I was proud to vote against HB 1998, and encouraged my fellow Democratic House members to do the same. We need to expand our transit system, particularly in Northern Virginia, to combat the impact of sprawl-related traffic on our environment. The BRAC building at Mark Center poses particular challenges to our local infrastructure and will create enormous traffic. I withheld my support fromthis year's transportation bill until funds were promised to provide a ramp off of 395 to partially address the coming congestion. Helping our community address the issues related to BRAC will be among my priority concerns as a Senator. Workers at BRAC should be given extra inducements to carpool, such as cash incentives.Question #8. If you had been in the State Senate this past session, would you have voted "yea" or "nay" on Majority Leader Dick Saslaw's bill, SB 1367 (motor vehicle title loans to nonresidents)? In general, if elected, would you always do what you believe is right or would you follow your leadership, even if you don't agree with it?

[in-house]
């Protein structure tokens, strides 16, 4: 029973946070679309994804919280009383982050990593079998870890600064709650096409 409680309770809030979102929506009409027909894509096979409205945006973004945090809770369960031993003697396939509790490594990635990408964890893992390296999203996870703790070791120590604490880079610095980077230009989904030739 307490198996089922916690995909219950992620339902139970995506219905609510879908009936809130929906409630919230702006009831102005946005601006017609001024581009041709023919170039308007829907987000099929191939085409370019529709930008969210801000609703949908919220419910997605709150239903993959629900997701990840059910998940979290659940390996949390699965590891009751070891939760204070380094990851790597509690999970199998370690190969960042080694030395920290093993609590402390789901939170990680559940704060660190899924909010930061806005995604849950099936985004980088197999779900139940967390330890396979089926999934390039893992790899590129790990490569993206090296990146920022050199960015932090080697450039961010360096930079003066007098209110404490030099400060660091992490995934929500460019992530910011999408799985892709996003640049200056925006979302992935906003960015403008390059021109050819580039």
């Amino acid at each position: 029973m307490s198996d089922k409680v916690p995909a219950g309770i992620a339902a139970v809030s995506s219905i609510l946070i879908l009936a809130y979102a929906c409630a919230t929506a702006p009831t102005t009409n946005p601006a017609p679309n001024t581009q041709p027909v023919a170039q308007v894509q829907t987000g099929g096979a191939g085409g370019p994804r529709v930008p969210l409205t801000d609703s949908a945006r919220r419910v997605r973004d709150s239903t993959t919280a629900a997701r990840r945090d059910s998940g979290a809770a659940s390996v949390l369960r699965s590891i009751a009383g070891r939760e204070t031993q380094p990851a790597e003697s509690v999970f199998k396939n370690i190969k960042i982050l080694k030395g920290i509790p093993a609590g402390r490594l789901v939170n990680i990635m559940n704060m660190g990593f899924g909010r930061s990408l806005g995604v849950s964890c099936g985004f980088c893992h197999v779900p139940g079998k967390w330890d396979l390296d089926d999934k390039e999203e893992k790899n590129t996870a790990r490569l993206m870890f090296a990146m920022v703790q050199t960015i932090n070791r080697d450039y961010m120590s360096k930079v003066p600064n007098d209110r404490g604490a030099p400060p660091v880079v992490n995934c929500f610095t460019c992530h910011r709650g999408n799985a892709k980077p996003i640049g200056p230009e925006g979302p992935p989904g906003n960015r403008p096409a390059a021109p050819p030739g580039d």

I believe that elected officials should do what they believe is right. We areelected to represent our communities and we owe our first allegiance to thevoters who sent us to Richmond. Regarding procedural votes, there are some instances where members need to follow their caucus leadership in a narrowly divided chamber such as the Senate. As a member of the House, I have learned how to balance my role as a partisan member of the General Assembly and my responsibility to put my district's needs first.I voted "nay" on SB 1367, and have consistently voted to curb payday and car title lending. I co-patroned measures to reign in car title lending.Question #9. What is your vision for Virginia's energy future? For instance, if you are elected to the State Senate, will you push for legislation like Chap Petersen's Clean Energy Future Act? Will you support any of the following: offshore oil drilling, natural gas "fracking," uranium mining, new coal-fired power plants, mountaintop removal coal mining? If not, what will you do to fight against these things?